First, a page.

A scene from Fireflies by Andrei Filipov, dir. Katia Petrova, Theatre 199
Two lines are discernible in Katia Petrova’s directorial career, which, depending on the degree of generalisation of the characters, are intended either for adult audiences alone or are of the type of the family friendly shows. Examples of the former are: The King Nonentity by Konstantin Iliev (2010); Autobiography based on Nušić (2011); Shakespeare’s The Tempest (2013); The Collector by Radoslav Chichev (2014); The Samsas based on Kafka’s The Metamorphosis (2015); while of the latter: We, the Sparrows by Yordan Radichkov (2002); The Story of a Seagull and the Cat Who Taught Her to Fly based on Sepúlveda’s work (2008); The King-Tramp’s Tale based on Nine Fairy Tales by Čapek (2012). Recently, the director is impressing with her choices of texts, interesting to children and adolescents and focused on such serious matters as the challenges which the process of growing up, of becoming aware of one’s identity and the transformation into an adult poses to kids. In season 2016/2017, the bills of several theatres in Sofia feature her productions, reasserting the need for attention to these particular audiences: Horacio Quiroga’s Juan Darién – The Tiger Boy was premiered at Puppet Theatre, Sofia, Ronia the Robber’s Daughter based on Astrid Lindgren’s book is on Sofia Theatre’s bill and Fireflies by Andrei Filipov is her latest production at Theatre 199.
It would hardly sound far-fetched to say that Katia Petrova belongs to those Bulgarian directors, who persistently enrich Bulgaria’s theatrical repertoires with new dramatizations, based on Bulgarian or foreign texts. With a few rare exceptions such as Fireflies, a children’s play composed as early as 2013 by playwright Andrei Filipov, her specific approach to dramaturgy supposes adapting non-dramaturgical texts for the performances under her direction.
A scene from Fireflies
The story of two kids, taken on a journey around the stars by a Firefly with a strange name born in a lotus, who has landed on the Earth from the planet Tralfamadotus, is in fact a metaphor of their way to discover the beauty and magic of what is unknown and remote (the stars), getting familiarized with the universe (the planets) and closer to the metaphysical world beyond the known one (the secrets of the space). The youngest enjoy the visual spectacularity in the play of lights, popping up out of the blue around the characters, or in their hands, enveloping them, and moving in an unexpected breathtaking fairy show. The younger children, in their turn, make sense of the inconspicuously interwoven educational moments and the ever so abstract references to the subjectivity and relativity of life and the views of it, when the viewpoint changes. A central message of the text conveyed by the stage performance is the idea of the strong ‘lifelong’ children’s friendships. It is exposed as early as the exposition of the performance, which starts with the play of four kids, distributing between themselves roles, where the adventure itself begins. Thus, the four characters become heroes in their own imaginary story, where little Fillip and Maya observe celestial events and get involved in an extraordinary star journey, led by a narrating Magician and a strange talking Firefly.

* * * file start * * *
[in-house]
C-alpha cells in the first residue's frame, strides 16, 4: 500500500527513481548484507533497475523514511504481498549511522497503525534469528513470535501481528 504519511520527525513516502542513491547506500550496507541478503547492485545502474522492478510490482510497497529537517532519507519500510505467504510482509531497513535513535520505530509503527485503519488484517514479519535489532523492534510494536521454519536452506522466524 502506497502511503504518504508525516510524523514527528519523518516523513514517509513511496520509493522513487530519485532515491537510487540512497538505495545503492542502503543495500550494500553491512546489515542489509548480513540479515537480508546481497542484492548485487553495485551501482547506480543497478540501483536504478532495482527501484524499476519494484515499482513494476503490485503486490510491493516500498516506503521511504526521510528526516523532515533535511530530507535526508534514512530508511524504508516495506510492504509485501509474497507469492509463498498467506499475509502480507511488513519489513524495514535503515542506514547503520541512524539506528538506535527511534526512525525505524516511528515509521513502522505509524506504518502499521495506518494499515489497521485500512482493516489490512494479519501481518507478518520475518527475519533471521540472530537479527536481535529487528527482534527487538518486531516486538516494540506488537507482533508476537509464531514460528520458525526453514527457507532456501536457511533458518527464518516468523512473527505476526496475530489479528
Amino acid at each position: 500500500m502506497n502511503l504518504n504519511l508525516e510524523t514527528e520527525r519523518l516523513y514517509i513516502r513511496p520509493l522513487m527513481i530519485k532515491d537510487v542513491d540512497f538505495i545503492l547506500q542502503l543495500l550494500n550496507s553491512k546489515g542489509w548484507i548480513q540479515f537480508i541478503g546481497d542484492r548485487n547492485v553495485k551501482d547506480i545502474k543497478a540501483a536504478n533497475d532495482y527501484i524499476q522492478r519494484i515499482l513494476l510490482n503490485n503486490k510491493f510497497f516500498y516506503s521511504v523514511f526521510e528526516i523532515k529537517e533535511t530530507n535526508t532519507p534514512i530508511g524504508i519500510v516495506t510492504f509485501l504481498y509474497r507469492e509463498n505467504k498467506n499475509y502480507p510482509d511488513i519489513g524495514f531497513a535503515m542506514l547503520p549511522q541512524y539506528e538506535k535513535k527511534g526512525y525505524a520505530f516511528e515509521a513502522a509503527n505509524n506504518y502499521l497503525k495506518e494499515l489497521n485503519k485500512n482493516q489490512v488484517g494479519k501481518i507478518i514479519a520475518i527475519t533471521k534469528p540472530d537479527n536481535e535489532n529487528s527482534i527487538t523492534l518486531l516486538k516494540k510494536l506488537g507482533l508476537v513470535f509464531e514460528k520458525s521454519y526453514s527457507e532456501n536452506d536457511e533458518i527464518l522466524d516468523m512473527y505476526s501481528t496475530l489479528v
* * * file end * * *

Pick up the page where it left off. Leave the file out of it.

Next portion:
Anna Valeria Gostanian, Velislava Marinkova, Angel Kalev and Lubomir Zhelev are assigned to play in the production; music by Hristo Yotsov; set design by Petia Karadjova: a team well known from Katia Petrova’s previous successful staging of The Samsas, presently on the bill of Sfumato Theatre Laboratory and awarded with or nominates for the Icarus prize of the Union of Bulgarian Actors. As a director of Julia Ognianova’s school, Katia Petrova adheres to her principles in building the structure of a performance, in its textual and visual basis and the development of the performers’ potential, i.e. studies in inventing the scenes, imagination and ‘a well-calculated freedom of improvisation’, rendering the stage narration a vital easiness in Fireflies too. The ‘magicality’ is to a large extent rendered through the inventive set design by Petia Karadjova, surprising with her unusual extraterrestrial puppet of the Firefly and the two kinds of children’s puppets: of life-size children in the ‘real’ introductory story and of tiny kids, who alter the scope of the journey to the vast outer space, where the Firefly proves to be much larger than them. The transformations of the puppets and the actors, the specific and ingenious theatrical quests of the designer and the director reshape the elusive, but amenable to visualisation theatrical space into funny, vivid, immersed in light and contrasts images, challenging the flight of the children’s imagination. The crew behind the production define its meaning in such a way: ‘…there is a flight over the Earth, but there is also a flight of the heart and the soul out there, where everyone can be very happy, into the worlds of fantasy and genuine intimacy.’